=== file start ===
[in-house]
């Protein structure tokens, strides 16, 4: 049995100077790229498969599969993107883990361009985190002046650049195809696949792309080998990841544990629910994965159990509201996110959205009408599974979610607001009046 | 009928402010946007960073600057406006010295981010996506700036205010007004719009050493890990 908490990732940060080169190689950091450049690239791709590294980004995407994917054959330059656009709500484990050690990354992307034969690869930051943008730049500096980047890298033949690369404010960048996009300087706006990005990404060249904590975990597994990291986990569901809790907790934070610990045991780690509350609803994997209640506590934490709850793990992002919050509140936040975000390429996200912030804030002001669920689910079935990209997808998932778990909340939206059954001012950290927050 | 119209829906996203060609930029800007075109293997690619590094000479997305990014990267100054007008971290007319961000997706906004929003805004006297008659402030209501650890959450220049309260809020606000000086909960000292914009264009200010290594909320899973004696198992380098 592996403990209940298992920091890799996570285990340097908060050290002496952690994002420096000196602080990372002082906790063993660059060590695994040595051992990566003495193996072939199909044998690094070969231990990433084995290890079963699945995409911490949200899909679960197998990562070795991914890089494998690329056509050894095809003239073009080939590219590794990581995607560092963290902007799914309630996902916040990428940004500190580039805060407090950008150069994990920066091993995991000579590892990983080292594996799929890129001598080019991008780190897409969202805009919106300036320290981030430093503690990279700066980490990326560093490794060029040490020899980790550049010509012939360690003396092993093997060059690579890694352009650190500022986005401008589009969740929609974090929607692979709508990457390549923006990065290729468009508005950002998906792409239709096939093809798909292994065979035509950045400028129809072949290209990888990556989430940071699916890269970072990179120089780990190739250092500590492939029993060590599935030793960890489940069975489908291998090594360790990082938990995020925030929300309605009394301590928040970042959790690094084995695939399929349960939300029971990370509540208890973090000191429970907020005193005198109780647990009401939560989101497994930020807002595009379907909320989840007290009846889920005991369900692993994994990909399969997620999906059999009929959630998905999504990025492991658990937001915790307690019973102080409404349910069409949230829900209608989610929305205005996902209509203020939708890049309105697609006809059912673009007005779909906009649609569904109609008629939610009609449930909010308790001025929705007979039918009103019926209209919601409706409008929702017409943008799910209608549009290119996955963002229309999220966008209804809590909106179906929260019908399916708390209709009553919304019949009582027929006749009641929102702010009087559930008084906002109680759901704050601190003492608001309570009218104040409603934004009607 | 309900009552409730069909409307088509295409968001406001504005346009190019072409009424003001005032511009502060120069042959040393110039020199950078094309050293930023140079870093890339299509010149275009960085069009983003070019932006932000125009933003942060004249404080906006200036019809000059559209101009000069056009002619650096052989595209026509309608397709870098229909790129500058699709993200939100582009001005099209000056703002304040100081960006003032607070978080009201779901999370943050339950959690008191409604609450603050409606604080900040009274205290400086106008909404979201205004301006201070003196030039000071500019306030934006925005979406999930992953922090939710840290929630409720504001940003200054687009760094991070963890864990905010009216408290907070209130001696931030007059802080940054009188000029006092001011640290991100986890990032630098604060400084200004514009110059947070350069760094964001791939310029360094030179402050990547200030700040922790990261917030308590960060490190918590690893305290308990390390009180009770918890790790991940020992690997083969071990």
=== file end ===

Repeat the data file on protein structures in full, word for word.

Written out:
[in-house]
């Protein structure tokens, strides 16, 4: 049995100077790229498969599969993107883990361009985190002046650049195809696949792309080998990841544990629910994965159990509201996110959205009408599974979610607001009046 | 009928402010946007960073600057406006010295981010996506700036205010007004719009050493890990 908490990732940060080169190689950091450049690239791709590294980004995407994917054959330059656009709500484990050690990354992307034969690869930051943008730049500096980047890298033949690369404010960048996009300087706006990005990404060249904590975990597994990291986990569901809790907790934070610990045991780690509350609803994997209640506590934490709850793990992002919050509140936040975000390429996200912030804030002001669920689910079935990209997808998932778990909340939206059954001012950290927050 | 119209829906996203060609930029800007075109293997690619590094000479997305990014990267100054007008971290007319961000997706906004929003805004006297008659402030209501650890959450220049309260809020606000000086909960000292914009264009200010290594909320899973004696198992380098 592996403990209940298992920091890799996570285990340097908060050290002496952690994002420096000196602080990372002082906790063993660059060590695994040595051992990566003495193996072939199909044998690094070969231990990433084995290890079963699945995409911490949200899909679960197998990562070795991914890089494998690329056509050894095809003239073009080939590219590794990581995607560092963290902007799914309630996902916040990428940004500190580039805060407090950008150069994990920066091993995991000579590892990983080292594996799929890129001598080019991008780190897409969202805009919106300036320290981030430093503690990279700066980490990326560093490794060029040490020899980790550049010509012939360690003396092993093997060059690579890694352009650190500022986005401008589009969740929609974090929607692979709508990457390549923006990065290729468009508005950002998906792409239709096939093809798909292994065979035509950045400028129809072949290209990888990556989430940071699916890269970072990179120089780990190739250092500590492939029993060590599935030793960890489940069975489908291998090594360790990082938990995020925030929300309605009394301590928040970042959790690094084995695939399929349960939300029971990370509540208890973090000191429970907020005193005198109780647990009401939560989101497994930020807002595009379907909320989840007290009846889920005991369900692993994994990909399969997620999906059999009929959630998905999504990025492991658990937001915790307690019973102080409404349910069409949230829900209608989610929305205005996902209509203020939708890049309105697609006809059912673009007005779909906009649609569904109609008629939610009609449930909010308790001025929705007979039918009103019926209209919601409706409008929702017409943008799910209608549009290119996955963002229309999220966008209804809590909106179906929260019908399916708390209709009553919304019949009582027929006749009641929102702010009087559930008084906002109680759901704050601190003492608001309570009218104040409603934004009607 | 309900009552409730069909409307088509295409968001406001504005346009190019072409009424003001005032511009502060120069042959040393110039020199950078094309050293930023140079870093890339299509010149275009960085069009983003070019932006932000125009933003942060004249404080906006200036019809000059559209101009000069056009002619650096052989595209026509309608397709870098229909790129500058699709993200939100582009001005099209000056703002304040100081960006003032607070978080009201779901999370943050339950959690008191409604609450603050409606604080900040009274205290400086106008909404979201205004301006201070003196030039000071500019306030934006925005979406999930992953922090939710840290929630409720504001940003200054687009760094991070963890864990905010009216408290907070209130001696931030007059802080940054009188000029006092001011640290991100986890990032630098604060400084200004514009110059947070350069760094964001791939310029360094030179402050990547200030700040922790990261917030308590960060490190918590690893305290308990390390009180009770918890790790991940020992690997083969071990």